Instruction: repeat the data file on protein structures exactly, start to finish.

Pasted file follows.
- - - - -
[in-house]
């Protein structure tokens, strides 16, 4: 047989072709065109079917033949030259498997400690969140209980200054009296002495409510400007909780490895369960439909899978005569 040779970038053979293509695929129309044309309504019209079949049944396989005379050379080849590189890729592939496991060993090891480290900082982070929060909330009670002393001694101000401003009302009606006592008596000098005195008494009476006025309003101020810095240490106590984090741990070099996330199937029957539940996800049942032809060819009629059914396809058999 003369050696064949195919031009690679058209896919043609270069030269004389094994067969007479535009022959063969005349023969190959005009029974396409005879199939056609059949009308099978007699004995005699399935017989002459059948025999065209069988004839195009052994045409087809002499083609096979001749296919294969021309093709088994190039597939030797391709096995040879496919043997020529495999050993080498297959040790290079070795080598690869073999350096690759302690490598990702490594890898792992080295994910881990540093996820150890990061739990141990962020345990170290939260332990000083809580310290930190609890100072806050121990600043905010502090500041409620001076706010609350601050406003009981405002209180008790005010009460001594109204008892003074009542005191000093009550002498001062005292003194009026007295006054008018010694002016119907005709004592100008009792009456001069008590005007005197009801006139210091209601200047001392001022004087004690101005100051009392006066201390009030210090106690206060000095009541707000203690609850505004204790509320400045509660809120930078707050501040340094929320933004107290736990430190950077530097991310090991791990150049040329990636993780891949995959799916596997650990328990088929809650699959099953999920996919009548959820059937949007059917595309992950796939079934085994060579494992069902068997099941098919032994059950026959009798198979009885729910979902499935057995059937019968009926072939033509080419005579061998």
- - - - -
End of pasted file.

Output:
[in-house]
């Protein structure tokens, strides 16, 4: 047989072709065109079917033949030259498997400690969140209980200054009296002495409510400007909780490895369960439909899978005569 040779970038053979293509695929129309044309309504019209079949049944396989005379050379080849590189890729592939496991060993090891480290900082982070929060909330009670002393001694101000401003009302009606006592008596000098005195008494009476006025309003101020810095240490106590984090741990070099996330199937029957539940996800049942032809060819009629059914396809058999 003369050696064949195919031009690679058209896919043609270069030269004389094994067969007479535009022959063969005349023969190959005009029974396409005879199939056609059949009308099978007699004995005699399935017989002459059948025999065209069988004839195009052994045409087809002499083609096979001749296919294969021309093709088994190039597939030797391709096995040879496919043997020529495999050993080498297959040790290079070795080598690869073999350096690759302690490598990702490594890898792992080295994910881990540093996820150890990061739990141990962020345990170290939260332990000083809580310290930190609890100072806050121990600043905010502090500041409620001076706010609350601050406003009981405002209180008790005010009460001594109204008892003074009542005191000093009550002498001062005292003194009026007295006054008018010694002016119907005709004592100008009792009456001069008590005007005197009801006139210091209601200047001392001022004087004690101005100051009392006066201390009030210090106690206060000095009541707000203690609850505004204790509320400045509660809120930078707050501040340094929320933004107290736990430190950077530097991310090991791990150049040329990636993780891949995959799916596997650990328990088929809650699959099953999920996919009548959820059937949007059917595309992950796939079934085994060579494992069902068997099941098919032994059950026959009798198979009885729910979902499935057995059937019968009926072939033509080419005579061998």